new funding, a couple of traveling
locations to go to and it's a real Bam!
The Museum should start doing
things with the same
commitment to quality and
professionalism as shows done outside
the Museum by people like (British
curator) Eve Ritscher. It's easier to
raise money for a traveling
exhibition that's got a great gate than
for a thing that stands in one place. The
Museum needs to make a commitment to
conceive these shows well, sell them to
corporate sponsors, then turn around
and sell them to locations around the
country. So that an exhibition of say,
The Applications of
Holography, goes to six different
locations and you can actually profit.

Would you like to sum up by talking a little
about what qualities you would like to see in a
new director?

I think I should do this in order of
importance. A real strong personality,
who really cares about the Museum and
what it can be and what it represents,
and who really wants to be an active
participant in its life as well as in
holography An active spokesperson for
holography out in the world.
Nonpartisan, because I think that can be
very, very important. Someone who
gets along well with people in the field
and who cares about getting to know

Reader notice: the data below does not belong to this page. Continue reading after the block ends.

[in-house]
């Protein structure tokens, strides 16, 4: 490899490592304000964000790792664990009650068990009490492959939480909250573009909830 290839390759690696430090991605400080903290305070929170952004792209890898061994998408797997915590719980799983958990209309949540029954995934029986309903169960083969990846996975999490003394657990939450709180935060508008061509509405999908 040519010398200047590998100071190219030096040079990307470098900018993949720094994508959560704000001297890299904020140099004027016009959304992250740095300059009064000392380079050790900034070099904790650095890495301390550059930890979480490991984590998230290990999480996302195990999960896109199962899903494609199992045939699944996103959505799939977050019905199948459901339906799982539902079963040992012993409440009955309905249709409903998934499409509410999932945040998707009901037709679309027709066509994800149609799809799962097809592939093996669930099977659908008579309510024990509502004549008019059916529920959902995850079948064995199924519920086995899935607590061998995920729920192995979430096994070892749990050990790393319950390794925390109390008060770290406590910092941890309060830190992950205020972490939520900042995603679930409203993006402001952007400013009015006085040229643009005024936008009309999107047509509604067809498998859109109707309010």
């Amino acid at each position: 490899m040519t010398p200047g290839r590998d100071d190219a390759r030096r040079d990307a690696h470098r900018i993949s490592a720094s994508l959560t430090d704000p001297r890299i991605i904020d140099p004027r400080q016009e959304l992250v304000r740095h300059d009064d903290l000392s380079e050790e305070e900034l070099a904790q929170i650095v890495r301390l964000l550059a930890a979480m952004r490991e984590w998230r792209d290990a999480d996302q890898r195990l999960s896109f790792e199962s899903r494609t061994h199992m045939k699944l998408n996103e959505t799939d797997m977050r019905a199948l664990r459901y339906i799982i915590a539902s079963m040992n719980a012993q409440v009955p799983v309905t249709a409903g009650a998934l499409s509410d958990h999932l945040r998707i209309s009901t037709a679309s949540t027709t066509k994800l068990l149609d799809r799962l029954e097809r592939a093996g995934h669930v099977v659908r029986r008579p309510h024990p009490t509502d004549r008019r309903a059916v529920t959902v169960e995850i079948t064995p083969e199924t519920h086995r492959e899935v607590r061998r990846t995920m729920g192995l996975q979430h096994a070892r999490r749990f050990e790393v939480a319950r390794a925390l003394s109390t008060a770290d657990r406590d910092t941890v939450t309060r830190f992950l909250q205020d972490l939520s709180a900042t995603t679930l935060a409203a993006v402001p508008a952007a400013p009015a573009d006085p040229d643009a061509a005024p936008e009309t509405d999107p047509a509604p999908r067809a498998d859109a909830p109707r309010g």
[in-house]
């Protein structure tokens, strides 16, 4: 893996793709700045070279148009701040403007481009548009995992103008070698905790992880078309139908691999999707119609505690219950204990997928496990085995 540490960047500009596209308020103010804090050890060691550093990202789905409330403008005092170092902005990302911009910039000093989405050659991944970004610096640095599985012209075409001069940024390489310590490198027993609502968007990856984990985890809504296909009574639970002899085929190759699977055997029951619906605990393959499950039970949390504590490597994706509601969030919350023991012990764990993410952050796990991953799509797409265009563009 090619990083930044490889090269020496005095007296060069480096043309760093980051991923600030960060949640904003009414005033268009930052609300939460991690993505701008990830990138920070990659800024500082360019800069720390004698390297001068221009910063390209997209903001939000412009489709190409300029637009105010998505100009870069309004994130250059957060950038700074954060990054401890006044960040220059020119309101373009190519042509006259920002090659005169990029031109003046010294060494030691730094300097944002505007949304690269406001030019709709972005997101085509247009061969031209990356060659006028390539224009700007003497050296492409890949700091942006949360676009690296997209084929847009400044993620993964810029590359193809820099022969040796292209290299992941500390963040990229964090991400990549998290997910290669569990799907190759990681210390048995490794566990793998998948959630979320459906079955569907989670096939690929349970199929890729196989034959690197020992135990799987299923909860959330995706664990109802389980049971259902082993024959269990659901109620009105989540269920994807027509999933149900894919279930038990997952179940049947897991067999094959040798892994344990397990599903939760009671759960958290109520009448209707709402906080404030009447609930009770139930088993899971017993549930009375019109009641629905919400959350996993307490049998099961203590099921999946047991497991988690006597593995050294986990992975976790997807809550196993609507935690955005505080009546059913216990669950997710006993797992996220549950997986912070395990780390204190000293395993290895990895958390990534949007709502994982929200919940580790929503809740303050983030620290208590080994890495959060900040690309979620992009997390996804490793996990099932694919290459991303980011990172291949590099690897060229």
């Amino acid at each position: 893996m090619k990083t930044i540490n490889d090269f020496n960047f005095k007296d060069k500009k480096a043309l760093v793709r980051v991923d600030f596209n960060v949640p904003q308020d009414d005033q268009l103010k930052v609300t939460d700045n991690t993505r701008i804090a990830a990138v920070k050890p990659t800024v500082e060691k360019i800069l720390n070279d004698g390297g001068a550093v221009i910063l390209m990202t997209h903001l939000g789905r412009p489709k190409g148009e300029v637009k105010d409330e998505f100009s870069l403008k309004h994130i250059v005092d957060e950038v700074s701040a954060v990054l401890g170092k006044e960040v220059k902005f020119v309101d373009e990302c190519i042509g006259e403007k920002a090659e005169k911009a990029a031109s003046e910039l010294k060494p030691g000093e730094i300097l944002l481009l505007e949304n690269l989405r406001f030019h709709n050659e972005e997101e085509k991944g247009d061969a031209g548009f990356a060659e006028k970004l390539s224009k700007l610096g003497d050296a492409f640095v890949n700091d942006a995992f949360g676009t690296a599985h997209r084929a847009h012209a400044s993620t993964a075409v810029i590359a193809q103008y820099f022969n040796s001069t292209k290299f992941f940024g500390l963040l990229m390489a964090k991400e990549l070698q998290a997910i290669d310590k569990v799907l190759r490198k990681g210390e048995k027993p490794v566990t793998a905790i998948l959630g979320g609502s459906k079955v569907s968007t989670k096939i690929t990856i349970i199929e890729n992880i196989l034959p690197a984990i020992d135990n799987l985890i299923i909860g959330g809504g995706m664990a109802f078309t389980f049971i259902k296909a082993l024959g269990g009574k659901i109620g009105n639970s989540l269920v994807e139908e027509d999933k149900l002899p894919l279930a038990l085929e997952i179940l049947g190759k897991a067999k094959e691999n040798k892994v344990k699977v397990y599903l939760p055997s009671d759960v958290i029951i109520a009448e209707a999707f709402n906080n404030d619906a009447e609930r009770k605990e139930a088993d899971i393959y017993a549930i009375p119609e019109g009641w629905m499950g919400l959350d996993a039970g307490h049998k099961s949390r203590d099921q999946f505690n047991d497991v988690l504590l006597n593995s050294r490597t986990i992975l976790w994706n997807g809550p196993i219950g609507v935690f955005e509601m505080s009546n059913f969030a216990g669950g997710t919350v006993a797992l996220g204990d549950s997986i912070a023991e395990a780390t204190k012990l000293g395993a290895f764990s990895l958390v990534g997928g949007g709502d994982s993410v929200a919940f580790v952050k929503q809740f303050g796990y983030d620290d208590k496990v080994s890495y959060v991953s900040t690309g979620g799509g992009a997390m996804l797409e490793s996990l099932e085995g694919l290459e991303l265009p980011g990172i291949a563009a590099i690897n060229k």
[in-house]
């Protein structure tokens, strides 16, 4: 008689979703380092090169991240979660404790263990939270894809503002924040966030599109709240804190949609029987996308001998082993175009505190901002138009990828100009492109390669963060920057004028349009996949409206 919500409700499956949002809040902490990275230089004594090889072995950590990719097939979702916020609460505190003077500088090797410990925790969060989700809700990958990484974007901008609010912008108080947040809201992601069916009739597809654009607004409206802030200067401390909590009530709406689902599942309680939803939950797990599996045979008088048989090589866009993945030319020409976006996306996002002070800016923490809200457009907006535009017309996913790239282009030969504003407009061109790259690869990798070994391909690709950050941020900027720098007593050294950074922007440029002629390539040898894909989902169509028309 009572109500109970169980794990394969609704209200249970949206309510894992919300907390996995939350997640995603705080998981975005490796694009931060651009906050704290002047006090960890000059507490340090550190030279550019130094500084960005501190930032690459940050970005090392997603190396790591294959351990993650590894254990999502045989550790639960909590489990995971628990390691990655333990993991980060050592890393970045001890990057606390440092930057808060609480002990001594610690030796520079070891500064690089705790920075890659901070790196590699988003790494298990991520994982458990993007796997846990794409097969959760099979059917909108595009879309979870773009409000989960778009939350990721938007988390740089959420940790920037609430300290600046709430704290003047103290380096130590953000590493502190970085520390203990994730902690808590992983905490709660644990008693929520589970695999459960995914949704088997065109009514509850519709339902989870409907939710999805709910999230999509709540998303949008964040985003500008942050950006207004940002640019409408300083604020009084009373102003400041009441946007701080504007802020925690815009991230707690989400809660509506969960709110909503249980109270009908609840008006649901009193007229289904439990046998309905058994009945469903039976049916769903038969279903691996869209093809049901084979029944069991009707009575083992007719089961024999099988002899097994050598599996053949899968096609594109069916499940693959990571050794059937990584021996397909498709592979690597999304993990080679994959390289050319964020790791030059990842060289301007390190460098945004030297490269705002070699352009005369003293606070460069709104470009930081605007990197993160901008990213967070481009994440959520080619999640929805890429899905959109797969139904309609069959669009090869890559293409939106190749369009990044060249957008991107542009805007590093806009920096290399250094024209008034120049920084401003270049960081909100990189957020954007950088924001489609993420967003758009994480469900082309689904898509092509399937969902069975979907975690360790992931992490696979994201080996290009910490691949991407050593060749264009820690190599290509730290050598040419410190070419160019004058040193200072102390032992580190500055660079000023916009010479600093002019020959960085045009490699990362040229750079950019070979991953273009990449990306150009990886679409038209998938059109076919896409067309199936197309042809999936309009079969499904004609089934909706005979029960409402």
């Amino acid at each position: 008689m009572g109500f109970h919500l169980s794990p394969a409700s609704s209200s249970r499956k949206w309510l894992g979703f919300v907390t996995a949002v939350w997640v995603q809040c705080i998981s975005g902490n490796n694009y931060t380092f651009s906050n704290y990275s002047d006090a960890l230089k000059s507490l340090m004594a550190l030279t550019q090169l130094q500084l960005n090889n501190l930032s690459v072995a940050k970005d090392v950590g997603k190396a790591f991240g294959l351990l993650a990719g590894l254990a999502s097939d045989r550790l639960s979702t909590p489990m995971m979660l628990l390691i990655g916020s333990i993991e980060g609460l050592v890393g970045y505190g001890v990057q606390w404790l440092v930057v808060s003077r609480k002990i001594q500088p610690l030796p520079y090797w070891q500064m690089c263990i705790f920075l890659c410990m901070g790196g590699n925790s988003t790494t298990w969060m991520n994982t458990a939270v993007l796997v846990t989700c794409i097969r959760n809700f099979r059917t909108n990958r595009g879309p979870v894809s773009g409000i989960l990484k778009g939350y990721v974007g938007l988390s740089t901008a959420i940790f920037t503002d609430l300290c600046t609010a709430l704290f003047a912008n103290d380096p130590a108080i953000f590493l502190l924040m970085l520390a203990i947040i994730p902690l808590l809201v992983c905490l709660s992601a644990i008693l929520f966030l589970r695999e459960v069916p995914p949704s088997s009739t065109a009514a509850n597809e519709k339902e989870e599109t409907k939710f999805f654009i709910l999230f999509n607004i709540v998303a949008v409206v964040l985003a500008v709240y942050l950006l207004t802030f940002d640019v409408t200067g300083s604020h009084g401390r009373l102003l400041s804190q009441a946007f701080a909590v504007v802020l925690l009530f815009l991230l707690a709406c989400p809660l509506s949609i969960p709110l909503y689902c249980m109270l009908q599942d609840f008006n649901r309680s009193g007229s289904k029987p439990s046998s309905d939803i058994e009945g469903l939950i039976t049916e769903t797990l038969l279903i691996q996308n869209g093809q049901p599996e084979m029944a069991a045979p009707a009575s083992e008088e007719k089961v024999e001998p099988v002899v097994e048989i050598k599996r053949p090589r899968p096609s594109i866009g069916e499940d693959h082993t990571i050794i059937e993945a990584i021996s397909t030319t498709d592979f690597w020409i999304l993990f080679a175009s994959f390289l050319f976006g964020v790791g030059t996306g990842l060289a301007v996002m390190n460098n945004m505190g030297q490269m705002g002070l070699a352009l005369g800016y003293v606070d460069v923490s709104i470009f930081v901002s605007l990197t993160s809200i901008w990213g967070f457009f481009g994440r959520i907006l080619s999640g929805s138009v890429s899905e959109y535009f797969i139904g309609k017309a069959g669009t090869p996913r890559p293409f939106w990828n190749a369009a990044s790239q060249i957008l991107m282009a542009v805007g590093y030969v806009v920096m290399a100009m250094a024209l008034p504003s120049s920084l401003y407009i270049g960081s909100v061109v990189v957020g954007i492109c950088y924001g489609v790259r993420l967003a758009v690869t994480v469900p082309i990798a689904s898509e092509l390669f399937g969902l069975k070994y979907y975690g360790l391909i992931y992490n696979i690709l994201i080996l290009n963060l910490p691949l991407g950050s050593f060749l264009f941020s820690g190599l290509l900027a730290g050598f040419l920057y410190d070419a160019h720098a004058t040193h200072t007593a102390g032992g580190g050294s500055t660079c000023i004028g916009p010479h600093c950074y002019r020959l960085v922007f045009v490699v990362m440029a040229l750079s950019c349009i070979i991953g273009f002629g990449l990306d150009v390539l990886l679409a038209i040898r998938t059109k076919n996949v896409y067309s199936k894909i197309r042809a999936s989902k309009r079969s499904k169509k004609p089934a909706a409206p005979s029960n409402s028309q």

them and finding out what they think,
and more importantly, putting some of
that to work. And somebody who
understands education and what a good
exhibition is. Who understands the
marketability of holography in all the
right ways, not the commercial selling
of the Museum's assets for whatever
gain, but the solid marketability of a
very interesting topic. How to sell it
with class and dignity and quality
information. Somebody who's got a
really solid business head who can make
the Museum work as a business. It's a
good business. It's not going to be the
best money maker in the world but it
ought to be able to provide a decent
income for 10 or 12 people, do good
programs and not be expensive to run.

The makeup of the board of directors
of the Museum of Holography is as

John Bliss
Bliss, Barefoot and Associates

Gordon Townley Bowden
Management Consultant

Elizabeth Clark
Bank of New York

Mary Ann Crawford
Deloitte, Haskins and Sells

Rosemary Jackson-Smith
Founder, Museum of Holography

Dr. Herwig Kogelnick
Bell Telephone Laboratories

Floyd Lattin
Bankers Trust

David Lawrence Lee
David Lee Communications

Sir John Manniello
New York Institute of Technology

Robert Rothenberg
Marston and Rothenberg

James Schlagheck
American Express